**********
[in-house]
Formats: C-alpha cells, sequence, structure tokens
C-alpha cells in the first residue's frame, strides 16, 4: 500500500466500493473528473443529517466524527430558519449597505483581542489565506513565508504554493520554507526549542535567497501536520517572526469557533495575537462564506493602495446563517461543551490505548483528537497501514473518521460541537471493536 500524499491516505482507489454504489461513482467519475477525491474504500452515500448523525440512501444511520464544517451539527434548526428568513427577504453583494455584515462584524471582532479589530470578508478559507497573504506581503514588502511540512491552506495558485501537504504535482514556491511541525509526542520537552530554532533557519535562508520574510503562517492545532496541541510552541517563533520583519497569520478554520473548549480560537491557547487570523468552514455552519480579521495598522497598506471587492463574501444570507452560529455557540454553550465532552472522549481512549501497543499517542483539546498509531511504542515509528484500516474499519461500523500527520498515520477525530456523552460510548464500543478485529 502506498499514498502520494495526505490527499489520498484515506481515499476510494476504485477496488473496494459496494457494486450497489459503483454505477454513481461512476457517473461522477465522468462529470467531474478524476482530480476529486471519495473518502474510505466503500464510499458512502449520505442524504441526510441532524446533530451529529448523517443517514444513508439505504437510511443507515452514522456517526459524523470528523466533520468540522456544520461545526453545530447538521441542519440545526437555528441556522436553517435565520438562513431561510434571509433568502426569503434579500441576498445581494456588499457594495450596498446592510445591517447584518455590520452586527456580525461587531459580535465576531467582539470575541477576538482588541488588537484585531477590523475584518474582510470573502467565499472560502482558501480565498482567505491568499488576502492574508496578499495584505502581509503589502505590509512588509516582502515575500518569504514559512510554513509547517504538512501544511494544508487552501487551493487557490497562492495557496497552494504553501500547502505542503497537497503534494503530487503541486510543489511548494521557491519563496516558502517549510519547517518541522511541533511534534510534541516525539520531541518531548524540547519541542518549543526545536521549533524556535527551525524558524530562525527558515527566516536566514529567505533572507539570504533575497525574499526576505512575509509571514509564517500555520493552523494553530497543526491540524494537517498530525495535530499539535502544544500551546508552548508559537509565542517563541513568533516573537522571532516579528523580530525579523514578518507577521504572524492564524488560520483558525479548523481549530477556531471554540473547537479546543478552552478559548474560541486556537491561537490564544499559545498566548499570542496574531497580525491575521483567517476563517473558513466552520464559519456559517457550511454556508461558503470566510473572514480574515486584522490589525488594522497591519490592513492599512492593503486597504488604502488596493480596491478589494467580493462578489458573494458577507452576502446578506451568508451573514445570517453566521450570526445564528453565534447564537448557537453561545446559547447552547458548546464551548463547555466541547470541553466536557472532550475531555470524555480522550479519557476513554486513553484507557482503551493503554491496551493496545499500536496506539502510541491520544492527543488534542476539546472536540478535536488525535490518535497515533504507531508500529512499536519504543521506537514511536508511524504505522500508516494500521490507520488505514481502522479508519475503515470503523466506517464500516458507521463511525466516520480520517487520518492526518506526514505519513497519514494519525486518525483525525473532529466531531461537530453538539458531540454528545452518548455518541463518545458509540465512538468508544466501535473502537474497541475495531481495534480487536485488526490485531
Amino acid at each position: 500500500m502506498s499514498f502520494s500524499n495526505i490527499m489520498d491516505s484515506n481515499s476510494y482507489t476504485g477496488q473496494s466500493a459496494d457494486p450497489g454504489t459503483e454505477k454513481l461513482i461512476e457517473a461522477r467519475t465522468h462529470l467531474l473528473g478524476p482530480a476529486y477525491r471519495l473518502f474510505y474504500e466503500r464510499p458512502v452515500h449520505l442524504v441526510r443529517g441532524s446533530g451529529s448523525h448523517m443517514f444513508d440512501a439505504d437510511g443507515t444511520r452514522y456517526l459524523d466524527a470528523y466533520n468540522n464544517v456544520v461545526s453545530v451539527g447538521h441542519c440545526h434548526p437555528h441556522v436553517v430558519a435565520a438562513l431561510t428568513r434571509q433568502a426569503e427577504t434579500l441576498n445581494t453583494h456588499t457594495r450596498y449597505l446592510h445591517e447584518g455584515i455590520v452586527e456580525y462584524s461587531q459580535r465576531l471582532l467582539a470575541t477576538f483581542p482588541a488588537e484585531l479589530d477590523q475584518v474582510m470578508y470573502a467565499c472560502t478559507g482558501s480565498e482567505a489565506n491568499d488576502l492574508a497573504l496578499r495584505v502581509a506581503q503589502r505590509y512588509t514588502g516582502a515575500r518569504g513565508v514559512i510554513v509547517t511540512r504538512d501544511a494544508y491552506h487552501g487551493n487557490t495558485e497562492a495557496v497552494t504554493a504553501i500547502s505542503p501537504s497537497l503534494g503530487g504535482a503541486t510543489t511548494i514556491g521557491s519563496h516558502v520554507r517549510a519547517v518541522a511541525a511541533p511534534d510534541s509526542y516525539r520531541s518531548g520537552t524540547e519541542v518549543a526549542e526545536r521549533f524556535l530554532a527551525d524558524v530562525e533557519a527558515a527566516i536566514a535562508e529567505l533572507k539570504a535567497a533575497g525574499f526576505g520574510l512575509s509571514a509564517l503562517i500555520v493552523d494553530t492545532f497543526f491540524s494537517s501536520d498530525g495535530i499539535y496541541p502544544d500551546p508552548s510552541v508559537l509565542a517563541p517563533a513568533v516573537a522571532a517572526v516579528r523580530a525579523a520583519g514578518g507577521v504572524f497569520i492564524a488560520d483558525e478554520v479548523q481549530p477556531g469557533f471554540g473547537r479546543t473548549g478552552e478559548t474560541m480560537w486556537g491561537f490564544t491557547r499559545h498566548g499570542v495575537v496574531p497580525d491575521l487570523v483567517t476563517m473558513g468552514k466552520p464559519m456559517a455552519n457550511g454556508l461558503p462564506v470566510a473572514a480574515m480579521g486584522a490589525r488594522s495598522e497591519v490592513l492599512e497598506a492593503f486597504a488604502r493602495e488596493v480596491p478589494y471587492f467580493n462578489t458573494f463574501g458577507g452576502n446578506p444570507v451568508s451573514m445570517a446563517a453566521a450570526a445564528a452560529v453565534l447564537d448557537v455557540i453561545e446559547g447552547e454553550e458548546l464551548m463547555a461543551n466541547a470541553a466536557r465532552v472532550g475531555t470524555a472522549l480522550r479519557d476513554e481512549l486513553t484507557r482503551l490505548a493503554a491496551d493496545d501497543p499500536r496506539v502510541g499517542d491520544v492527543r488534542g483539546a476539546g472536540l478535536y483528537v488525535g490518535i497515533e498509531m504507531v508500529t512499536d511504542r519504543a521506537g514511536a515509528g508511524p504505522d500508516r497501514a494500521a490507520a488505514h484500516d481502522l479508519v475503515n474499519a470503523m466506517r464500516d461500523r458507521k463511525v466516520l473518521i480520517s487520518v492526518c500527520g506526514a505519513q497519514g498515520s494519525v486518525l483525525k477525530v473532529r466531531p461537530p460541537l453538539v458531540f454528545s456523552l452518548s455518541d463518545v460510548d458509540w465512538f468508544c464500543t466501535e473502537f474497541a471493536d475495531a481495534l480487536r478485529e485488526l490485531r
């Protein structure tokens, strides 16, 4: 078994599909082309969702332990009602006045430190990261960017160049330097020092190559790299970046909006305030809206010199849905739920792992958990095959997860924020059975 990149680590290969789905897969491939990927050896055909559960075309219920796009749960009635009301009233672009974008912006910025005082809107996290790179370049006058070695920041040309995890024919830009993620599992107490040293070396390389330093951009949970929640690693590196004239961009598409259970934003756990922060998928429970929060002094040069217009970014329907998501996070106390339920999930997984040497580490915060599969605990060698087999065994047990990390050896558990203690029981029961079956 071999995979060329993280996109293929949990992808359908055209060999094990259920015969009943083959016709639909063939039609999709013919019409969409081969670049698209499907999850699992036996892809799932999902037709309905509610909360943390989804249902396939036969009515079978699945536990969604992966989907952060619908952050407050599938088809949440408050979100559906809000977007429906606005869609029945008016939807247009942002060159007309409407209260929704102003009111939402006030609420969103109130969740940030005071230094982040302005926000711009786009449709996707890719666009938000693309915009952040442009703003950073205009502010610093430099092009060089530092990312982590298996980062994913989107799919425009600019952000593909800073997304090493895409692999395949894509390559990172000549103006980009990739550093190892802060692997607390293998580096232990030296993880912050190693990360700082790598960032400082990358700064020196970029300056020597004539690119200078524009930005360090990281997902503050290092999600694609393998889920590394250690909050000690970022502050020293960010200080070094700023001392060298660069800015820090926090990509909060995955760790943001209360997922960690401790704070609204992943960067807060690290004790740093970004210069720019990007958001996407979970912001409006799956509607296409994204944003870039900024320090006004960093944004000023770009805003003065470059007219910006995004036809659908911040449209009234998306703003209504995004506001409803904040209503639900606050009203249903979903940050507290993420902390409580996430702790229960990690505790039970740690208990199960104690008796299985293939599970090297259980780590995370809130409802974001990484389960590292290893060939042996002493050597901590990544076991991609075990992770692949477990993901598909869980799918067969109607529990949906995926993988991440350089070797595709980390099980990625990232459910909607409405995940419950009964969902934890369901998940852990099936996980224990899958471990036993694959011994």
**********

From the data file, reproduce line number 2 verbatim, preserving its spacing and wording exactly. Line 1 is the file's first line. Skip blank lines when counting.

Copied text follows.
Formats: C-alpha cells, sequence, structure tokens